The following Wednesday, it emerged that Bannon had been having discussions with Boris Johnson, tipped for the Tory leadership and much admired by Trump. All of this is happening as a Brexit betrayal narrative is taking shape. This was best expressed by David Campbell Bannerman, a Tory MEP, who tweeted that treason laws should be updated to "apply to those seeking to destroy or undermine the British state. That means extreme jihadis. It also means those in future actively working undemocratically against UK through extreme EU loyalty."

On Monday this week, Clare Foges – formerly David Cameron's speech writer – wrote a column in the Times hailing the world's strongman demagogues with just enough caveats to let you know she doesn't actually want to live in a dictatorship. "Few in Britain would welcome an autocrat with a penchant for throwing journalists in prison, but many of us hunger for more decisive leadership – not the glacial politics of compromise that fails to change much," writes Foges. Thanks for clearing up your position on whether or not to imprison journalists, Clare!


For all the far-right views and apologia being aired, only Foges felt it necessary to try to deal with the historical legacies she was conjuring up, albeit with a jokey disclaimer: "Just as the old chestnut about Mussolini making the trains run on time hardly excuses fascism, so bold leadership does not excuse brutality."

Writing about Trump's separation of migrant children from their parents in the Irish Times last month, Fintan O'Toole pointed out: "Fascism doesn't arise suddenly in an existing democracy. It is not easy to get people to give up their ideas of freedom and civility. You have to do trial runs that… get people used to something they may initially recoil from."

The British media and political class is doing something similar. They're not all secret fascists, but they are acting to inoculate us to frightening inhumanity. Through stupidity, callousness and unthinking ideology, they are testing the waters and making far-right rhetoric normal: apologia for authoritarianism here, a poorly handled interview with a racist there.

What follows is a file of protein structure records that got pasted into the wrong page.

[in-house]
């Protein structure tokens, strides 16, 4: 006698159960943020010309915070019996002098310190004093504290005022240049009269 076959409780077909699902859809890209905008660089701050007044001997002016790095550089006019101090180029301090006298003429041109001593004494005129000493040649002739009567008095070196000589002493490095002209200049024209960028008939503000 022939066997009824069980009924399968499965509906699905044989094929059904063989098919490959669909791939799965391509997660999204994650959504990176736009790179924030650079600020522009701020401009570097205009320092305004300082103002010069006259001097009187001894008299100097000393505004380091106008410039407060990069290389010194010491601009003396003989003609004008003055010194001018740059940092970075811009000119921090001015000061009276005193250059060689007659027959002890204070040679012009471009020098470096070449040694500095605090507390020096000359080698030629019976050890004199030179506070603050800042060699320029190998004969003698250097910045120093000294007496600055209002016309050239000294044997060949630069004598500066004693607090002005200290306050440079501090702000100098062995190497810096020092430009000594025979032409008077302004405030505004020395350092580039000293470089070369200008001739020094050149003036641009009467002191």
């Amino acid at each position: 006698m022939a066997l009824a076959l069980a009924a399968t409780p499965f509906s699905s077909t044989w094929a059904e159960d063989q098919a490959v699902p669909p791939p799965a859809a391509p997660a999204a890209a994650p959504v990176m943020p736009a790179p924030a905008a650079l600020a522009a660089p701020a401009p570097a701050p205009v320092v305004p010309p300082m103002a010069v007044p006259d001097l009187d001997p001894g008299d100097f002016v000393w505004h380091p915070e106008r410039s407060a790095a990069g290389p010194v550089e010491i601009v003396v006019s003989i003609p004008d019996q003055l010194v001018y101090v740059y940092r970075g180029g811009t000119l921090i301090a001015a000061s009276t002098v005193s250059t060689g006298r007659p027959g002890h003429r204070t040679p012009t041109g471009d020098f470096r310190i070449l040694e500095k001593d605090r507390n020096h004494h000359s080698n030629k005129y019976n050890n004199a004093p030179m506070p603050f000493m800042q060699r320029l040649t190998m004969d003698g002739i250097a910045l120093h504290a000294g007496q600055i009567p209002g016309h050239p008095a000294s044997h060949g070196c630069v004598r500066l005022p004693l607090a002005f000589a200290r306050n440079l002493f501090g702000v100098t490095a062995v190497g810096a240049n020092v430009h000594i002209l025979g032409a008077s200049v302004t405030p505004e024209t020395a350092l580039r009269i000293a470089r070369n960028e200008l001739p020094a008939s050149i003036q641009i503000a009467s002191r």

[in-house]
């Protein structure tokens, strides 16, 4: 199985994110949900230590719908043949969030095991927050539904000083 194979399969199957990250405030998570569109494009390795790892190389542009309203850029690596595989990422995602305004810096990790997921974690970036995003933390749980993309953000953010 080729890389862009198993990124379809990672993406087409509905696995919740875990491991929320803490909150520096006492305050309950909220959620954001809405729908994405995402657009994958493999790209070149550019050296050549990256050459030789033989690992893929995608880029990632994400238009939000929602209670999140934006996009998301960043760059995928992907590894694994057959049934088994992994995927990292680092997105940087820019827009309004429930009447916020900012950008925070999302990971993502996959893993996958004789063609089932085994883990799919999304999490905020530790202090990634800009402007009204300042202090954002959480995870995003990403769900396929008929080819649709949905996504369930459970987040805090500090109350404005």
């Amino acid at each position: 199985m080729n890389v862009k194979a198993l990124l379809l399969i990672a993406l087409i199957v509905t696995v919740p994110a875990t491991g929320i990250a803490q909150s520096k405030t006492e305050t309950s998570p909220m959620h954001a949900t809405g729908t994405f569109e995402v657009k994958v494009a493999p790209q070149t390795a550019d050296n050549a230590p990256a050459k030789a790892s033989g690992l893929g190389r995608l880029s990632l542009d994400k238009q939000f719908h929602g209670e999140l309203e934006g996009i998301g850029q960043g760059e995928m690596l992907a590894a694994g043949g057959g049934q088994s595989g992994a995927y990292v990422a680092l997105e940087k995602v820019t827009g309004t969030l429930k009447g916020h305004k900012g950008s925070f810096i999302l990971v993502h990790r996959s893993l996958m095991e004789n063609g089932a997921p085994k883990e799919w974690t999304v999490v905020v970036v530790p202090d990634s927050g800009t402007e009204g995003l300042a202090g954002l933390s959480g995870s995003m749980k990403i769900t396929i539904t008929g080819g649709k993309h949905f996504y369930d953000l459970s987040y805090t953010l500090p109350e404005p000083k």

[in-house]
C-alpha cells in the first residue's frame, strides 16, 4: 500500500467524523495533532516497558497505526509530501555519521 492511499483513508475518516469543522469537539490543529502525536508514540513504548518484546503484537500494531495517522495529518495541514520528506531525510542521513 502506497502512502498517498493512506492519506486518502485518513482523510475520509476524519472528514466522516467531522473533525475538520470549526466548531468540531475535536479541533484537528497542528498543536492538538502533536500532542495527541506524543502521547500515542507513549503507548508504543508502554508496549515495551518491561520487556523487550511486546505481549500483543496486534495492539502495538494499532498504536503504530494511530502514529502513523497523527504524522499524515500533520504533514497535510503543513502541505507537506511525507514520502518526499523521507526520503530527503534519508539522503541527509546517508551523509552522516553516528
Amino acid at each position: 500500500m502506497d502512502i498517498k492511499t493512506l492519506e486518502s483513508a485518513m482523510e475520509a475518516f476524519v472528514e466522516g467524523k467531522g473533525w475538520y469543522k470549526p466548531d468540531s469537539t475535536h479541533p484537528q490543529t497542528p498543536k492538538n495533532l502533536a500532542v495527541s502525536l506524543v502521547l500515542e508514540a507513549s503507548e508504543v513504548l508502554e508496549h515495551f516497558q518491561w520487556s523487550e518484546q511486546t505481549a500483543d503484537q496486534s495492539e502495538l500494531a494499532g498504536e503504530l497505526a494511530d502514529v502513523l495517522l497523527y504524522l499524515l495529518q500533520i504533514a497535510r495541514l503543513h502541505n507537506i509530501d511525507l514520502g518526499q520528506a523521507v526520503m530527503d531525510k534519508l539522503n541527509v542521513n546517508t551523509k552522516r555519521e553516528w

Fascism has always been a reaction to an emboldened left-wing, and in this context the red-scare is not simply unrelated fretting about a violent ideology becoming fashionable. It is concomitant to the rise of the right.

Anyone calling themselves a communist is knowingly opening themselves up to all the questions about historical carnage, gulags, famine, Stalin, the Khmer Rouge and the rest. Rightly, they are challenged to reconcile this horror with visions of utopia. Seriously, though, is Cuba good? Or is it, actually, quite shit? How do you make sure that doesn't happen again? (More realistically for Corbynites, how do you avoid a pale imitation of a failed 70s social democracy?)

For the right, there's no pressure to have this discussion or to reckon with a messy past. The crimes are current, but the horror is normalised.

Making the equivalence between communism and fascism, and arguing for the unacceptability of both, Murray says, "If someone were to say, 'I'm literally a fascist,' we hear the cattle-truck door shut. We see the train tracks narrowing. The piles of shoes and human hair. We see the destruction of a people."

But what happens when we reverse the equation? Today – not in our mind's eye, but right before our eyes – we see refugees drowning and the right calls for stronger borders. We see Muslims vilified and the right dismissing Islamophobia as a "fiction". We see crying, terrified children, and clueless journalists give sycophantic interviews to the person who split them up from their parents. We see tragedy and they demand more.